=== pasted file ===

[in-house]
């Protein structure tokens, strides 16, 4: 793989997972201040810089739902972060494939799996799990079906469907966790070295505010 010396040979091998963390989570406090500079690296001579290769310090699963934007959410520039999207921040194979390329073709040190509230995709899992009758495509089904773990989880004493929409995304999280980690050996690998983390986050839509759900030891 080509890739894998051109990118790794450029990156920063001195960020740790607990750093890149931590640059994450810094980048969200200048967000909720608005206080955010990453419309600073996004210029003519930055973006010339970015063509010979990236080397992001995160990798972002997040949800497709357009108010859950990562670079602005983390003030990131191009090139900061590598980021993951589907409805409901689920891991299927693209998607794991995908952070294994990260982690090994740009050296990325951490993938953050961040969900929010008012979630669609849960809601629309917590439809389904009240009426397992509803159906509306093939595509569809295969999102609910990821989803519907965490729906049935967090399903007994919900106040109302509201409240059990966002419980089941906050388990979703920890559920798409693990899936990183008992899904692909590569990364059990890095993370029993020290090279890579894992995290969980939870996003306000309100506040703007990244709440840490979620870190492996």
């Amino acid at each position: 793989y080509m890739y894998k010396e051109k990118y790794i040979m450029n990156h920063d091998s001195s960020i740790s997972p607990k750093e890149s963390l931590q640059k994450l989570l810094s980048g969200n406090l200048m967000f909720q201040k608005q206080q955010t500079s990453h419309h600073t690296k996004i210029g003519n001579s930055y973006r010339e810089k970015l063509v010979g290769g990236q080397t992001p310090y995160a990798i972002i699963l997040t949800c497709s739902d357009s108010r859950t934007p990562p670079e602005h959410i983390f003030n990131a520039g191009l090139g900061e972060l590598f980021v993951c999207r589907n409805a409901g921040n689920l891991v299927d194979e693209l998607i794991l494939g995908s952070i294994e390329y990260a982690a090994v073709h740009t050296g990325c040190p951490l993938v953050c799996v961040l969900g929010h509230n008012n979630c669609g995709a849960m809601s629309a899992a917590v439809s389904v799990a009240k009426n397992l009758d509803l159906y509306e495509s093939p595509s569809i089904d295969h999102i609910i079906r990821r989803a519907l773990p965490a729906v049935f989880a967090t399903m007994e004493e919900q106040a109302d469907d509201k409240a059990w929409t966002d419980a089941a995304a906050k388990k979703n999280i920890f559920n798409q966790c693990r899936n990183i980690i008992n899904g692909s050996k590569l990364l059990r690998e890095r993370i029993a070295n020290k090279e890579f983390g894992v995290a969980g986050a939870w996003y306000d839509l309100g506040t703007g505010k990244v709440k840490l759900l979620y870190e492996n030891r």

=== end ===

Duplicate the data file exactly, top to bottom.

[in-house]
């Protein structure tokens, strides 16, 4: 793989997972201040810089739902972060494939799996799990079906469907966790070295505010 010396040979091998963390989570406090500079690296001579290769310090699963934007959410520039999207921040194979390329073709040190509230995709899992009758495509089904773990989880004493929409995304999280980690050996690998983390986050839509759900030891 080509890739894998051109990118790794450029990156920063001195960020740790607990750093890149931590640059994450810094980048969200200048967000909720608005206080955010990453419309600073996004210029003519930055973006010339970015063509010979990236080397992001995160990798972002997040949800497709357009108010859950990562670079602005983390003030990131191009090139900061590598980021993951589907409805409901689920891991299927693209998607794991995908952070294994990260982690090994740009050296990325951490993938953050961040969900929010008012979630669609849960809601629309917590439809389904009240009426397992509803159906509306093939595509569809295969999102609910990821989803519907965490729906049935967090399903007994919900106040109302509201409240059990966002419980089941906050388990979703920890559920798409693990899936990183008992899904692909590569990364059990890095993370029993020290090279890579894992995290969980939870996003306000309100506040703007990244709440840490979620870190492996």
């Amino acid at each position: 793989y080509m890739y894998k010396e051109k990118y790794i040979m450029n990156h920063d091998s001195s960020i740790s997972p607990k750093e890149s963390l931590q640059k994450l989570l810094s980048g969200n406090l200048m967000f909720q201040k608005q206080q955010t500079s990453h419309h600073t690296k996004i210029g003519n001579s930055y973006r010339e810089k970015l063509v010979g290769g990236q080397t992001p310090y995160a990798i972002i699963l997040t949800c497709s739902d357009s108010r859950t934007p990562p670079e602005h959410i983390f003030n990131a520039g191009l090139g900061e972060l590598f980021v993951c999207r589907n409805a409901g921040n689920l891991v299927d194979e693209l998607i794991l494939g995908s952070i294994e390329y990260a982690a090994v073709h740009t050296g990325c040190p951490l993938v953050c799996v961040l969900g929010h509230n008012n979630c669609g995709a849960m809601s629309a899992a917590v439809s389904v799990a009240k009426n397992l009758d509803l159906y509306e495509s093939p595509s569809i089904d295969h999102i609910i079906r990821r989803a519907l773990p965490a729906v049935f989880a967090t399903m007994e004493e919900q106040a109302d469907d509201k409240a059990w929409t966002d419980a089941a995304a906050k388990k979703n999280i920890f559920n798409q966790c693990r899936n990183i980690i008992n899904g692909s050996k590569l990364l059990r690998e890095r993370i029993a070295n020290k090279e890579f983390g894992v995290a969980g986050a939870w996003y306000d839509l309100g506040t703007g505010k990244v709440k840490l759900l979620y870190e492996n030891r």